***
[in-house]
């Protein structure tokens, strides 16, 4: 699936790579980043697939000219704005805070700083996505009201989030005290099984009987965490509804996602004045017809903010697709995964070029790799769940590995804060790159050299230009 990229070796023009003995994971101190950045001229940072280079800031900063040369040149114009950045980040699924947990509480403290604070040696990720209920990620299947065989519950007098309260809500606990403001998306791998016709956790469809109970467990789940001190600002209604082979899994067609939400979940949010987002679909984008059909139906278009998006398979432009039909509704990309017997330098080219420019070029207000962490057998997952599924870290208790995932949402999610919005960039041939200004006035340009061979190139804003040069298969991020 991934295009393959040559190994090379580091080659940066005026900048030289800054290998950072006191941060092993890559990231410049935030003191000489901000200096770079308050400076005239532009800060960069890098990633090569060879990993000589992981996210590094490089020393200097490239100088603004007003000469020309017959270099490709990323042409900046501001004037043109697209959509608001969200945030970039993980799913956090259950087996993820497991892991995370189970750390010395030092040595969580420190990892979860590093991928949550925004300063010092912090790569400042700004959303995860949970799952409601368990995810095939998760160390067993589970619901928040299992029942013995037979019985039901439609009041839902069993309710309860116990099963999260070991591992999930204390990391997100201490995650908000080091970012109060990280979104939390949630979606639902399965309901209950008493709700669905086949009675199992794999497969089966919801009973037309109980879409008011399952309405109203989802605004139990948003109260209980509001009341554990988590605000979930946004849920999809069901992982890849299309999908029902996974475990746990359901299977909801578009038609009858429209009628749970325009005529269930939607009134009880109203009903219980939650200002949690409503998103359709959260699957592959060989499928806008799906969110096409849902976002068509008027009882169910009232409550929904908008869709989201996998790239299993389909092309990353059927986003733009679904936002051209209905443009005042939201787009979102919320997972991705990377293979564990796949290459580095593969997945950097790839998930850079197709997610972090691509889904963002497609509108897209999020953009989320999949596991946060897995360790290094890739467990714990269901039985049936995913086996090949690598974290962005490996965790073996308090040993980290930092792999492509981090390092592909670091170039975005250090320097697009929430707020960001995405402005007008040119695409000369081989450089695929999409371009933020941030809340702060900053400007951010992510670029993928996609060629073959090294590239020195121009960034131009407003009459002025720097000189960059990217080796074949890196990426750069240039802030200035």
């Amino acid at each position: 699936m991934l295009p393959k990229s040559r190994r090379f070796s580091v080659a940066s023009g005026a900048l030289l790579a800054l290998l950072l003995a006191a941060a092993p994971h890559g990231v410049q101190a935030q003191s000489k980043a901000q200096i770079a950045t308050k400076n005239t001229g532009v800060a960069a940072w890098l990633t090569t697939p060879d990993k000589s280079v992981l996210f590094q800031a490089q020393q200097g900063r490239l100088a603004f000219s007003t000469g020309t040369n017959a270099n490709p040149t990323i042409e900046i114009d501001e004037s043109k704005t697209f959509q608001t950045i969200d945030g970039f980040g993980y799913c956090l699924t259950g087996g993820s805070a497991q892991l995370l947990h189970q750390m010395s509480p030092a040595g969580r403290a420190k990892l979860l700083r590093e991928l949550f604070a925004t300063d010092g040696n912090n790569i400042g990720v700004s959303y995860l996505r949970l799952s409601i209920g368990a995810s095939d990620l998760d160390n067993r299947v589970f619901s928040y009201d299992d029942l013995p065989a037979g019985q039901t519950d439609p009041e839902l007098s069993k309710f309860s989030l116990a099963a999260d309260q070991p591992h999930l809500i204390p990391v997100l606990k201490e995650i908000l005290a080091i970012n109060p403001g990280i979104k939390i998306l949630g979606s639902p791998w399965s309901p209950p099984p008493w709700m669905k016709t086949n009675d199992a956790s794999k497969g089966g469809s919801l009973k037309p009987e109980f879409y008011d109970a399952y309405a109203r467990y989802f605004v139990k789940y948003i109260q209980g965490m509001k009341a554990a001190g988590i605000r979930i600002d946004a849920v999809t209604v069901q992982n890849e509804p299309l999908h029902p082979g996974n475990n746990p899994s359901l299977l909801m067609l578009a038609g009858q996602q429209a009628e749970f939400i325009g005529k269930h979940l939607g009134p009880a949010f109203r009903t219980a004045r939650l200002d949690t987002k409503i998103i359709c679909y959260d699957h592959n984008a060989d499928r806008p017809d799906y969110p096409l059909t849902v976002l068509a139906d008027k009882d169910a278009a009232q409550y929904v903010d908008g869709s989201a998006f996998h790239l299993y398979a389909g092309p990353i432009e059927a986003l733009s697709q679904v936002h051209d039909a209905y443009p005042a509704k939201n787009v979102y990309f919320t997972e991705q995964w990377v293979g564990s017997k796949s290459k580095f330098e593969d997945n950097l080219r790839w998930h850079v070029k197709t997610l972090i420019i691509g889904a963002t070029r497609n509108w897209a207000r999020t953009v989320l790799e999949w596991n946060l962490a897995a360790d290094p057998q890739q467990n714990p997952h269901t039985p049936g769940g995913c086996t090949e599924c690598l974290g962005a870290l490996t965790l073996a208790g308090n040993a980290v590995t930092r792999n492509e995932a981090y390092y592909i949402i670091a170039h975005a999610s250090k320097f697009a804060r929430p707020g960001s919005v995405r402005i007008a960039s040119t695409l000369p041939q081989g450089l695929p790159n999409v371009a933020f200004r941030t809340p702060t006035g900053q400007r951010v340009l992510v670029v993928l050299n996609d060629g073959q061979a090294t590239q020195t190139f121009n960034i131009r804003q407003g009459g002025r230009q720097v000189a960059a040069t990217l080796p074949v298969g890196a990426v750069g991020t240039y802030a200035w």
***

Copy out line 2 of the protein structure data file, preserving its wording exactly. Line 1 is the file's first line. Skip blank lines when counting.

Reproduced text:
């Protein structure tokens, strides 16, 4: 699936790579980043697939000219704005805070700083996505009201989030005290099984009987965490509804996602004045017809903010697709995964070029790799769940590995804060790159050299230009 990229070796023009003995994971101190950045001229940072280079800031900063040369040149114009950045980040699924947990509480403290604070040696990720209920990620299947065989519950007098309260809500606990403001998306791998016709956790469809109970467990789940001190600002209604082979899994067609939400979940949010987002679909984008059909139906278009998006398979432009039909509704990309017997330098080219420019070029207000962490057998997952599924870290208790995932949402999610919005960039041939200004006035340009061979190139804003040069298969991020 991934295009393959040559190994090379580091080659940066005026900048030289800054290998950072006191941060092993890559990231410049935030003191000489901000200096770079308050400076005239532009800060960069890098990633090569060879990993000589992981996210590094490089020393200097490239100088603004007003000469020309017959270099490709990323042409900046501001004037043109697209959509608001969200945030970039993980799913956090259950087996993820497991892991995370189970750390010395030092040595969580420190990892979860590093991928949550925004300063010092912090790569400042700004959303995860949970799952409601368990995810095939998760160390067993589970619901928040299992029942013995037979019985039901439609009041839902069993309710309860116990099963999260070991591992999930204390990391997100201490995650908000080091970012109060990280979104939390949630979606639902399965309901209950008493709700669905086949009675199992794999497969089966919801009973037309109980879409008011399952309405109203989802605004139990948003109260209980509001009341554990988590605000979930946004849920999809069901992982890849299309999908029902996974475990746990359901299977909801578009038609009858429209009628749970325009005529269930939607009134009880109203009903219980939650200002949690409503998103359709959260699957592959060989499928806008799906969110096409849902976002068509008027009882169910009232409550929904908008869709989201996998790239299993389909092309990353059927986003733009679904936002051209209905443009005042939201787009979102919320997972991705990377293979564990796949290459580095593969997945950097790839998930850079197709997610972090691509889904963002497609509108897209999020953009989320999949596991946060897995360790290094890739467990714990269901039985049936995913086996090949690598974290962005490996965790073996308090040993980290930092792999492509981090390092592909670091170039975005250090320097697009929430707020960001995405402005007008040119695409000369081989450089695929999409371009933020941030809340702060900053400007951010992510670029993928996609060629073959090294590239020195121009960034131009407003009459002025720097000189960059990217080796074949890196990426750069240039802030200035």